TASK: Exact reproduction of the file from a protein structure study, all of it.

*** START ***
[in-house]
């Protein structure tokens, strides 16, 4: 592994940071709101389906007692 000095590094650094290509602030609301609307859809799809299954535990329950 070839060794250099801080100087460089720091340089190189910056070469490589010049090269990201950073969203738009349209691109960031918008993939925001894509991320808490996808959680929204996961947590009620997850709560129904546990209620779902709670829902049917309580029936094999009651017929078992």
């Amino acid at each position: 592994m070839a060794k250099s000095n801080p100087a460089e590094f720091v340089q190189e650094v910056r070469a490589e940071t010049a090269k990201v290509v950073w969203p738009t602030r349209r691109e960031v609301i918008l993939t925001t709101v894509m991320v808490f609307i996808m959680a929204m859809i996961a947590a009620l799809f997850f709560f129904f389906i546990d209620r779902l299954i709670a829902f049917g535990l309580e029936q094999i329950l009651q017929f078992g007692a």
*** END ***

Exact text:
[in-house]
């Protein structure tokens, strides 16, 4: 592994940071709101389906007692 000095590094650094290509602030609301609307859809799809299954535990329950 070839060794250099801080100087460089720091340089190189910056070469490589010049090269990201950073969203738009349209691109960031918008993939925001894509991320808490996808959680929204996961947590009620997850709560129904546990209620779902709670829902049917309580029936094999009651017929078992």
């Amino acid at each position: 592994m070839a060794k250099s000095n801080p100087a460089e590094f720091v340089q190189e650094v910056r070469a490589e940071t010049a090269k990201v290509v950073w969203p738009t602030r349209r691109e960031v609301i918008l993939t925001t709101v894509m991320v808490f609307i996808m959680a929204m859809i996961a947590a009620l799809f997850f709560f129904f389906i546990d209620r779902l299954i709670a829902f049917g535990l309580e029936q094999i329950l009651q017929f078992g007692a």